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Iterative Reasoning in an Experimental "Lemons" Market

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  • Annette Kirstein
  • Roland Kirstein

    ()
    (Faculty of Economics and Management, Otto-von-Guericke University Magdeburg)

Abstract

In this paper we experimentally test a theory of boundedly rational behavior in a "lemons" market. We analyze two different market designs, for which perfect rationality implies complete and partial market collapse, respectively. Our empirical observations deviate substantially from the predictions of rational choice theory: Even after 20 repetitions, the actual outcome is closer to efficiency than expected. We examine to which extent the theory of iterated reasoning contributes to the explanation of these observations. Perfectly rational behavior requires a player to perform an infinite number of iterative reasoning steps. Boundedly rational players, however, carry out only a limited number of such iterations. We have determined the iteration type of the players independently from their market behavior. A significant correlation exists between the iteration types and the observed price offers.

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File URL: http://www.ww.uni-magdeburg.de/fwwdeka/femm/a2007_Dateien/2007_14.pdf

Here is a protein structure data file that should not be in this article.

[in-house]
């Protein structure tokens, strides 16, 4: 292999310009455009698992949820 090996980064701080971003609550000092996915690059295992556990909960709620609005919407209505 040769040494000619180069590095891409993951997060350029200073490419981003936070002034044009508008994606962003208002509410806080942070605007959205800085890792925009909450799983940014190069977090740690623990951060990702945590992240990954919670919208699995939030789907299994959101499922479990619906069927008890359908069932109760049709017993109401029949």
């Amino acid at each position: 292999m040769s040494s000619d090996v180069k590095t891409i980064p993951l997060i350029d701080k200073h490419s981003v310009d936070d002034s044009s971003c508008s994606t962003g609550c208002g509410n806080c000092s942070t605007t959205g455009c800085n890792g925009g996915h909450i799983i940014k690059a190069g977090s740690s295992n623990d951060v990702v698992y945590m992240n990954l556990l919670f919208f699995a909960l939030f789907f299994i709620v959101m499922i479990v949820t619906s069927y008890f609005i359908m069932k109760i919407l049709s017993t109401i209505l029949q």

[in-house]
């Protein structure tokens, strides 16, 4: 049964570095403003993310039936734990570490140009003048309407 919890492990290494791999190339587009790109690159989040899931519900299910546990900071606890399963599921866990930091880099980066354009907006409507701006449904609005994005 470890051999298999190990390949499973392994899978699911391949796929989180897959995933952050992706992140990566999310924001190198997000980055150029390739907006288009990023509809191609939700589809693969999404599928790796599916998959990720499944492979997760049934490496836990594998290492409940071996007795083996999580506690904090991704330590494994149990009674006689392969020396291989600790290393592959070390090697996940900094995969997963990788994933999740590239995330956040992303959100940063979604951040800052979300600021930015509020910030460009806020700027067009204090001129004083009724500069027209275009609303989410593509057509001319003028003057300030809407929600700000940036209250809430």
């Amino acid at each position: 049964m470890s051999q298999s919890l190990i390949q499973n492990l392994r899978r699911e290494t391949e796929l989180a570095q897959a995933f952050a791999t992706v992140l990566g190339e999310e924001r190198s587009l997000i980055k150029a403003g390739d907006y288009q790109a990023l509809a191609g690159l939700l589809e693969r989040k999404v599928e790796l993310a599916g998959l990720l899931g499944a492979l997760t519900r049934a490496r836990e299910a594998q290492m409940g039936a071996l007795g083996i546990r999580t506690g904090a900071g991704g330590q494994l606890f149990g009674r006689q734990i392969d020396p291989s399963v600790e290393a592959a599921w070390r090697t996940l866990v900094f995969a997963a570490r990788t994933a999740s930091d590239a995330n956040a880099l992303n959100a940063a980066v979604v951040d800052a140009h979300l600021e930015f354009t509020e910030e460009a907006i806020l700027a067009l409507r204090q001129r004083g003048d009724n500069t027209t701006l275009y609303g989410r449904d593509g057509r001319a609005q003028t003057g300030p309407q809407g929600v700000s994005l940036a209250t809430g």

File Function: First version, 2007
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Bibliographic Info

Paper provided by Otto-von-Guericke University Magdeburg, Faculty of Economics and Management in its series FEMM Working Papers with number 07014.

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Length: 37 pages
Date of creation: Apr 2007
Date of revision:
Handle: RePEc:mag:wpaper:07014

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Keywords: bounded rationality; market failure; adverse selection; regulatory failure; paternalistic regulation;

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  1. Schotter Andrew & Weigelt Keith & Wilson Charles, 1994. "A Laboratory Investigation of Multiperson Rationality and Presentation Effects," Games and Economic Behavior, Elsevier, vol. 6(3), pages 445-468, May.
  2. Nagel, Rosemarie, 1995. "Unraveling in Guessing Games: An Experimental Study," American Economic Review, American Economic Association, vol. 85(5), pages 1313-26, December.
  3. Rosemarie Nagel & Antoni Bosch-Domènech & Albert Satorra & José García Montalvo, 1999. "One, two, (three), infinity: Newspaper and lab beauty-contest experiments," Economics Working Papers 438, Department of Economics and Business, Universitat Pompeu Fabra.
  4. T. Randolph Beard & Richard O. Beil, 1994. "Do People Rely on the Self-Interested Maximization of Others? An Experimental Test," Management Science, INFORMS, vol. 40(2), pages 252-262, February.
  5. Erik Eyster & Matt Rabin, 2003. "Cursed Equilibrium," Method and Hist of Econ Thought 0303002, EconWPA.
  6. Miguel Costa-Gomes & Vincent P. Crawford & Bruno Broseta, . "Cognition and Behavior in Normal-Form Games:An Experimental Study," Discussion Papers 00/45, Department of Economics, University of York.
  7. Colin F. Camerer & Teck-Hua Ho & Juin-Kuan Chong, 2004. "A Cognitive Hierarchy Model of Games," The Quarterly Journal of Economics, MIT Press, vol. 119(3), pages 861-898, August.
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